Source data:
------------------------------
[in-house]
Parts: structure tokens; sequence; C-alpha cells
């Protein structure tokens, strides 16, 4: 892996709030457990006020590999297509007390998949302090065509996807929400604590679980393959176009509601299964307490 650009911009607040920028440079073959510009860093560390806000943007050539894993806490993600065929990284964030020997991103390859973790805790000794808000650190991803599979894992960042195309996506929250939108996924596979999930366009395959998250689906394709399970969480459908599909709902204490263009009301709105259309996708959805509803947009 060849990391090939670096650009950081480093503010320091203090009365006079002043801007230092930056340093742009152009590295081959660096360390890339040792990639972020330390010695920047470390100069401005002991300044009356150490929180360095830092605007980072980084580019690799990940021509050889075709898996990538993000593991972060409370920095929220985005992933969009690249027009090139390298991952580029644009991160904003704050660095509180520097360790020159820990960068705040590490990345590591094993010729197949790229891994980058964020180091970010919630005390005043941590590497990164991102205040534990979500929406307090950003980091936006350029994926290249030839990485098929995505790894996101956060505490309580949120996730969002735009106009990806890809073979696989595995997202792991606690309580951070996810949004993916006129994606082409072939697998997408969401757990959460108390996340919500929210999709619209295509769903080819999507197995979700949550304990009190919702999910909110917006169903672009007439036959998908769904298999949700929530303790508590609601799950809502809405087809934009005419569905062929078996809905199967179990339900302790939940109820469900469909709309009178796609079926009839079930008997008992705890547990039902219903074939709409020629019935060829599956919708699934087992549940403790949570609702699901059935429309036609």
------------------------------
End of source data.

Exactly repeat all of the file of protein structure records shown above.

[in-house]
Parts: structure tokens; sequence; C-alpha cells
């Protein structure tokens, strides 16, 4: 892996709030457990006020590999297509007390998949302090065509996807929400604590679980393959176009509601299964307490 650009911009607040920028440079073959510009860093560390806000943007050539894993806490993600065929990284964030020997991103390859973790805790000794808000650190991803599979894992960042195309996506929250939108996924596979999930366009395959998250689906394709399970969480459908599909709902204490263009009301709105259309996708959805509803947009 060849990391090939670096650009950081480093503010320091203090009365006079002043801007230092930056340093742009152009590295081959660096360390890339040792990639972020330390010695920047470390100069401005002991300044009356150490929180360095830092605007980072980084580019690799990940021509050889075709898996990538993000593991972060409370920095929220985005992933969009690249027009090139390298991952580029644009991160904003704050660095509180520097360790020159820990960068705040590490990345590591094993010729197949790229891994980058964020180091970010919630005390005043941590590497990164991102205040534990979500929406307090950003980091936006350029994926290249030839990485098929995505790894996101956060505490309580949120996730969002735009106009990806890809073979696989595995997202792991606690309580951070996810949004993916006129994606082409072939697998997408969401757990959460108390996340919500929210999709619209295509769903080819999507197995979700949550304990009190919702999910909110917006169903672009007439036959998908769904298999949700929530303790508590609601799950809502809405087809934009005419569905062929078996809905199967179990339900302790939940109820469900469909709309009178796609079926009839079930008997008992705890547990039902219903074939709409020629019935060829599956919708699934087992549940403790949570609702699901059935429309036609």